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Maximum City: Bombay Lost and Found Paperback – September 27, 2005

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Editorial Reviews

From Publishers Weekly

Bombay native Mehta fills his kaleidoscopic portrait of "the biggest, fastest, richest city in India" with captivating moments of danger and dismay. Returning to Bombay (now known as Mumbai) from New York after a 21-year absence, Mehta is depressed by his beloved city's transformation, now swelled to 18 million and choked by pollution. Investigating the city's bloody 1992–1993 riots, he meets Hindus who massacred Muslims, and their leader, the notorious Godfather-like founder of the Hindu nationalist Shiv Sena party, Bal Thackeray, "the one man most directly responsible for ruining the city I grew up in." Daring to explore further the violent world of warring Hindu and Muslim gangs, Mehta travels into the city's labyrinthine criminal underworld with tough top cop Ajay Lal, developing an uneasy familiarity with hit men who display no remorse for their crimes. Mehta likewise deploys a gritty documentary style when he investigates Bombay's sex industry, profiling an alluring, doomed dancing girl and a cross-dressing male dancer who leads a strange double life. Mehta includes so-called "Bollywood" in his sweeping account of Bombay's subcultures: he hilariously recounts, in diary style, day-to-day life on the set among the aging male stars of the action movie Mission Kashmir. Mehta, winner of a Whiting Award and an O. Henry Prize, is a gifted stylist. His sophisticated voice conveys postmodern Bombay with a carefully calibrated balance of wit and outrage, harking back to such great Victorian urban chroniclers as Dickens and Mayhew while introducing the reader to much that is truly new and strange.
Copyright © Reed Business Information, a division of Reed Elsevier Inc. All rights reserved. --This text refers to an out of print or unavailable edition of this title.

From The New Yorker

Modern Bombay is home to fourteen million people, two-thirds of them packed into neighborhoods where the population density reaches one million per square mile. Its official name is now Mumbai, but, as the author points out, the city has always had "multiple aliases, as do gangsters and whores." Mehta, who lived there as a child, has a penchant for the city's most "morally compromised" inhabitants: the young Hindu mafiosi who calmly recollect burning Muslims alive during riots twelve years ago; the crooked policeman who stages "encounter killings" of hoods whose usefulness has expired; the bar girl, adorned with garlands of rupees, whose arms are scarred from suicide attempts. Mehta's brutal portrait of urban life derives its power from intimacy with his subjects. After clandestine meetings with some of Bombay's most wanted assassins, he notes, "I know their real names, what they like to eat, how they love, what their precise relationship is with God."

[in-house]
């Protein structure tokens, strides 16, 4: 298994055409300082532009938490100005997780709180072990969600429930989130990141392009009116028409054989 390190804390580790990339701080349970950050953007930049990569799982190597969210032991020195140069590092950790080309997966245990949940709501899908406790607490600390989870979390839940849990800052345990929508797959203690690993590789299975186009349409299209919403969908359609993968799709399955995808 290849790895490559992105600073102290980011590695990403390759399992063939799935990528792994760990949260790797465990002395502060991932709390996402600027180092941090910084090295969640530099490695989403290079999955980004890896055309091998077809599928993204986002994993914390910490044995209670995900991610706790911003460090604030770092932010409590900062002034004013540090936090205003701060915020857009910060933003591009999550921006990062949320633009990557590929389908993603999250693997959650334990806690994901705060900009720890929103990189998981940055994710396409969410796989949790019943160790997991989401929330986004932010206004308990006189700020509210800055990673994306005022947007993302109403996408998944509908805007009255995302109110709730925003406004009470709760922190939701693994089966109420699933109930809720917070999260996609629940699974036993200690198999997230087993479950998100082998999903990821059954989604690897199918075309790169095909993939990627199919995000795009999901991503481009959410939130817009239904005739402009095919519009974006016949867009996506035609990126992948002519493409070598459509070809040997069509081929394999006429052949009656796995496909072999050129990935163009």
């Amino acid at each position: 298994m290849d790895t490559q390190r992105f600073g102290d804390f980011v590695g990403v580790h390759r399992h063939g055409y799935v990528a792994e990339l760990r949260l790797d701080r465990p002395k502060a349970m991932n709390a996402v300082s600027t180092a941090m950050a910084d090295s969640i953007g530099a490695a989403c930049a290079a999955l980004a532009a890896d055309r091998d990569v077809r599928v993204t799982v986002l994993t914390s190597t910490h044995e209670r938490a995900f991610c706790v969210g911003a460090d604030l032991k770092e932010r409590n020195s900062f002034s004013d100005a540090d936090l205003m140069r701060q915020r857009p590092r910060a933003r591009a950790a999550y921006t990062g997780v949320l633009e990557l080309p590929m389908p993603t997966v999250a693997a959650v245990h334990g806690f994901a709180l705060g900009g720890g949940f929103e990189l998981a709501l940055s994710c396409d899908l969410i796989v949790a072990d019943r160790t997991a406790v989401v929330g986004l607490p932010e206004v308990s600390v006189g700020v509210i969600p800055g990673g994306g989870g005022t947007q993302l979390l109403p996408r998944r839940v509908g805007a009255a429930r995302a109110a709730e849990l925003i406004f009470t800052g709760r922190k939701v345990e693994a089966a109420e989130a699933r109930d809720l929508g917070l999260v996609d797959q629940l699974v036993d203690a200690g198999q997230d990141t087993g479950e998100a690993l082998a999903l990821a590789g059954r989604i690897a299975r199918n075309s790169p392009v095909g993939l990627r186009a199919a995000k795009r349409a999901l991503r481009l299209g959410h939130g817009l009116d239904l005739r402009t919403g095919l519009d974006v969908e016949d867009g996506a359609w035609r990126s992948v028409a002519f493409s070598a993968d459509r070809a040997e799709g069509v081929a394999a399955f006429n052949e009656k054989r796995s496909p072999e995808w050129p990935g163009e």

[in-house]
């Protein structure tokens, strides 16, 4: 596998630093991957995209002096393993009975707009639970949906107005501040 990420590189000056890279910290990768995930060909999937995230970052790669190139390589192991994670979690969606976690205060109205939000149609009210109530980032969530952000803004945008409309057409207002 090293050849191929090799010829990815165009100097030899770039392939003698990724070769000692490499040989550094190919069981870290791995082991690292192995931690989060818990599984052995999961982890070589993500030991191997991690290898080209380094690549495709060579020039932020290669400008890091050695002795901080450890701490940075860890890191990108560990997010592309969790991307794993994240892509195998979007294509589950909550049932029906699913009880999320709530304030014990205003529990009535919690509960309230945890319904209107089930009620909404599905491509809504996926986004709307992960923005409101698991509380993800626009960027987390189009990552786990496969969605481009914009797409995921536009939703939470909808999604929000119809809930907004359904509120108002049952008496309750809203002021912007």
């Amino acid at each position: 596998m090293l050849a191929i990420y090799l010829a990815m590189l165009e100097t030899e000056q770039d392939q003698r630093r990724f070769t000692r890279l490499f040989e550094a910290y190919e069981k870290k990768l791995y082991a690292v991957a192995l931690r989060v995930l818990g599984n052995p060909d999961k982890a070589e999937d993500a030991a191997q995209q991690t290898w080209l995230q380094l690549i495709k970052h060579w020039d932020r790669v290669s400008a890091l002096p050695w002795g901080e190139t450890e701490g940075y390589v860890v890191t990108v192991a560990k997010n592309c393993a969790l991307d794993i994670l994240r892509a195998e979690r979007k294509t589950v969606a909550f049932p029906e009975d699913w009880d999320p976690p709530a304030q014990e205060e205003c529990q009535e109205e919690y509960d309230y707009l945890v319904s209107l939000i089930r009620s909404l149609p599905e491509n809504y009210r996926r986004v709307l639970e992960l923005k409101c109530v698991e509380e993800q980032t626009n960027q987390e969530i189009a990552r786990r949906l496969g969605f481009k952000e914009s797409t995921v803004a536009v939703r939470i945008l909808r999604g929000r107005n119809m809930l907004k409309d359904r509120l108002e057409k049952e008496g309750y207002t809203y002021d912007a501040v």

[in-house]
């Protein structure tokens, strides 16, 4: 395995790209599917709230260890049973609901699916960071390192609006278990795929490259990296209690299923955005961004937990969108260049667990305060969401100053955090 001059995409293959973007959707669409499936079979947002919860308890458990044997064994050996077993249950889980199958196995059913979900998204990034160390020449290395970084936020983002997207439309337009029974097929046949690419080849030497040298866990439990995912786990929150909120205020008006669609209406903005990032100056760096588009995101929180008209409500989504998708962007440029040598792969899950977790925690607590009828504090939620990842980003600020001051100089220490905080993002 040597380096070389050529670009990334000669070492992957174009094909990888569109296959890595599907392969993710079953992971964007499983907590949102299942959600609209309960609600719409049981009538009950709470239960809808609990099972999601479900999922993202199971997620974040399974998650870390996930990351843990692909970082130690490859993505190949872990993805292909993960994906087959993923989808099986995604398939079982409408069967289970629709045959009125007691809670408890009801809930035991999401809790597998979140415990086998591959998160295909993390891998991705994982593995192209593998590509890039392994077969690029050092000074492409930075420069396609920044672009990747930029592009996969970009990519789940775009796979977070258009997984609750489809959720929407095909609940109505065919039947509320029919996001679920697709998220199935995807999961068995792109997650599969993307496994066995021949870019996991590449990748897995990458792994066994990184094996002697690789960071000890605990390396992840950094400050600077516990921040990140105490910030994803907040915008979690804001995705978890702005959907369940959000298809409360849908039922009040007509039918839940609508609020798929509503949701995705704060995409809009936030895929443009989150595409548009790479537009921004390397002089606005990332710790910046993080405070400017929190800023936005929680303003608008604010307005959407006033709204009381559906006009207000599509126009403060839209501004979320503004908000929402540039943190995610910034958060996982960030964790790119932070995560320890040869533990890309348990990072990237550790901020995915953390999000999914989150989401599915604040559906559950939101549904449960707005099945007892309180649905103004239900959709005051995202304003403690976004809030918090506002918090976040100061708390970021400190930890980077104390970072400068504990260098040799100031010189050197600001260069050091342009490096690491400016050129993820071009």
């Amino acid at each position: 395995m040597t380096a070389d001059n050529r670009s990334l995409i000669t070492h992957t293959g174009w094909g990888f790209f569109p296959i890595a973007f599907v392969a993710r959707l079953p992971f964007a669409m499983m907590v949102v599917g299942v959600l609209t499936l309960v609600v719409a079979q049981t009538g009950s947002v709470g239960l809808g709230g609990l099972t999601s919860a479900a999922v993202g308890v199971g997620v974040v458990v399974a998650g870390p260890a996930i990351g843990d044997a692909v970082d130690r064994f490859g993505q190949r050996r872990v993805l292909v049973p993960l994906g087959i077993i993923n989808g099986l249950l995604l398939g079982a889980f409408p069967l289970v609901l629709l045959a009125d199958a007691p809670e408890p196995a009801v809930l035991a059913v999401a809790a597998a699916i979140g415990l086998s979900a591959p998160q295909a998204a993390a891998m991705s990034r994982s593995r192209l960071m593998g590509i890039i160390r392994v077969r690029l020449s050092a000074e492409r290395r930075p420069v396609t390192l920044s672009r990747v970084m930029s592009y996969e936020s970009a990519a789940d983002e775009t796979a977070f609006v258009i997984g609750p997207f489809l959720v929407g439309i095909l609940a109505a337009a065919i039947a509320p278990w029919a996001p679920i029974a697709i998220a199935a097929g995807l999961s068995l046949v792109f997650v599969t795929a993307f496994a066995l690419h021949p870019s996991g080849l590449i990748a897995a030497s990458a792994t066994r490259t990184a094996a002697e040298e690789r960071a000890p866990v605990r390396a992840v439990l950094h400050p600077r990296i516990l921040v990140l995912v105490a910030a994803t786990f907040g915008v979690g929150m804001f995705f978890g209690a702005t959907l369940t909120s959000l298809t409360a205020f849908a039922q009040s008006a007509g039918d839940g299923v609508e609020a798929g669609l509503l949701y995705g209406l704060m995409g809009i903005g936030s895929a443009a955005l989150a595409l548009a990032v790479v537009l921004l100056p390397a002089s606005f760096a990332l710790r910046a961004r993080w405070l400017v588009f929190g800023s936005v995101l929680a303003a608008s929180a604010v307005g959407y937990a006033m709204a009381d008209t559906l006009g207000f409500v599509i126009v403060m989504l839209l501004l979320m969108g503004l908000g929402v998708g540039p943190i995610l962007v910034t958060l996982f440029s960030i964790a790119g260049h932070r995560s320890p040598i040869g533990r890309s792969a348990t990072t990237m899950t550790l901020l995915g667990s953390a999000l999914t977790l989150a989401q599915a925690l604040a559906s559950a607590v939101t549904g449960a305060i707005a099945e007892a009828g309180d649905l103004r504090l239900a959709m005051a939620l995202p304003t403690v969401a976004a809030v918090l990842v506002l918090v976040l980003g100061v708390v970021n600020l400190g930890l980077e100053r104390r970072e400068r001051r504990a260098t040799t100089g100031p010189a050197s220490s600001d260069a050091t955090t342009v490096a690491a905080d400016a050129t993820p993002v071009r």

Copyright © 2005 The New Yorker --This text refers to an out of print or unavailable edition of this title.

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Product Details

  • Paperback: 560 pages
  • Publisher: Vintage (September 27, 2005)
  • Language: English
  • ISBN-10: 0375703403
  • ISBN-13: 978-0375703409
  • Product Dimensions: 5.1 x 0.9 x 8 inches
  • Shipping Weight: 13.6 ounces (View shipping rates and policies)
  • Average Customer Review: 4.0 out of 5 stars  See all reviews (126 customer reviews)
  • Amazon Best Sellers Rank: #56,711 in Books (See Top 100 in Books)

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Most Helpful Customer Reviews

107 of 115 people found the following review helpful By Amazon Customer on October 4, 2004
Format: Hardcover
It was with great delight when I found by accident this sizeable book on Bombaby. My delight only increased when I started to read. Suketu Metha was taking me into a world that I had long wondered about but had never been able to visit. His book, Maximum City, is easily the best book on 20th Century India that I have ever read.

It is not written as a typical travel book. The format is to take major aspects and dominant personalities of the city and give them each a detailed, richly woven chapter. You'll learn about the quirks and numerous pitfalls of Bombay housing and how the Renter's Act has made everything much much worse. You'll meet the head politician who seems to view Bombay as his personal fiefdom. You'll meet an amazing police detective who is unique on the police force in that he is the only one who won't take bribes, and you'll even sit in on a number of torture sessions of criminals. You'll meet a whole lot of people who kill people for hire, as well as members on police force who kill criminals because the courts didn't do their jobs of prosecuting them (that reality was drop jaw amazing). You'll meet some of the top women in the Bombay beer bar/sex scene, as well as an engineer who gave up a promising career to become a poet living on the Bombay footpaths. The list goes on.